My point here is that we are all moving together into a world of greater religious complexity and interconnection. I see the formative interfaith family experiences of our elected officials inspiring more effective interfaith diplomacy, and the desire to reduce religious violence in the world. I heard this theme the very first time I heard Obama speak, in 2004 at the Democratic National Convention. I look forward to hearing him speak out even more boldly after his term is over. And now, it looks like our next Democratic presidential nominee will be either a Christian woman with a Jewish son-in-law, or a Jewish man with a Catholic wife. Either way, it seems our nominee will see the world through an interfaith family lens.

Susan Katz Miller’s book, Being Both: Embracing Two Religions in One Interfaith Family is available now in hardcover, paperback and eBook from Beacon Press.

Inauguration: Celebrating President Barack Obama and Reverend Martin Luther King Jr.

Inauguration 2009, copyright Susan Katz Miller
Inauguration 2009, copyright Susan Katz Miller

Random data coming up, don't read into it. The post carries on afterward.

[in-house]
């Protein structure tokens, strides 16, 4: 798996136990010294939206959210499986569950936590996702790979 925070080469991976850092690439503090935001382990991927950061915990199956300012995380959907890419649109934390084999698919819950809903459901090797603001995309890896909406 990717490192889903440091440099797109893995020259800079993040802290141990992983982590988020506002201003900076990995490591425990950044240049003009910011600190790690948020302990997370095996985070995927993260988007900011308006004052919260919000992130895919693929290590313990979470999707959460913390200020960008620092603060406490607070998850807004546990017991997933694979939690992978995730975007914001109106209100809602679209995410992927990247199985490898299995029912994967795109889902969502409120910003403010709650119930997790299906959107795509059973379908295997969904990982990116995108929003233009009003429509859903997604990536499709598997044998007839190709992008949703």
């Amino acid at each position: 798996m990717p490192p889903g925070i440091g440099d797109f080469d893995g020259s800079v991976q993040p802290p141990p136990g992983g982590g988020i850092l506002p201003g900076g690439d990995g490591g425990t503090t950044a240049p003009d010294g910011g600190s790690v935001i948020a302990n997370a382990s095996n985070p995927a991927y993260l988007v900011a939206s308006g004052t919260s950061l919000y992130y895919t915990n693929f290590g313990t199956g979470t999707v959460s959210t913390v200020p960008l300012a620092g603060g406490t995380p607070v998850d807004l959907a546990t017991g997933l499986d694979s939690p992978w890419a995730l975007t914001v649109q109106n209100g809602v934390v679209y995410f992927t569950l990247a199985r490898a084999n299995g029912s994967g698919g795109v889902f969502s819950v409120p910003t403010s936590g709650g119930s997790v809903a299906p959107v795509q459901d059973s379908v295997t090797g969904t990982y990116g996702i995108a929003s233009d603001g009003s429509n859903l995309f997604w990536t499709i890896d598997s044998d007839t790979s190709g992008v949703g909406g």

Four years ago this week, we awoke before dawn, bundled our children into layers of clothing, and walked from our house to the Metro station. We wedged our family onto a subway car with throngs of neighbors and tourists, and emerged in downtown Washington DC, just as the sky began to turn pink. As we sleep-walked past the grand Constitution Hall heading towards the Washington Monument, I told my children how the Daughters of the American Revolution (DAR) prevented opera singer Marian Anderson from performing in that Hall in 1939. They were amazed that their own grandparents had lived through such times.

At the base of the Monument, we found a place to wait, and wait, and wait, for hours in the freezing cold, far from the Inaugural stage, facing a huge video screen. We found ourselves part of a vast, diverse crowd, our collective spirits so high that we were able to endure the long hours standing on the frosted grass, packed in side by side. The point was not to try to glimpse the tiny figure of the distant President, so much as it was to be a part of this sea of humanity–to find ourselves part of the America we had voted for when we elected President Barack Obama.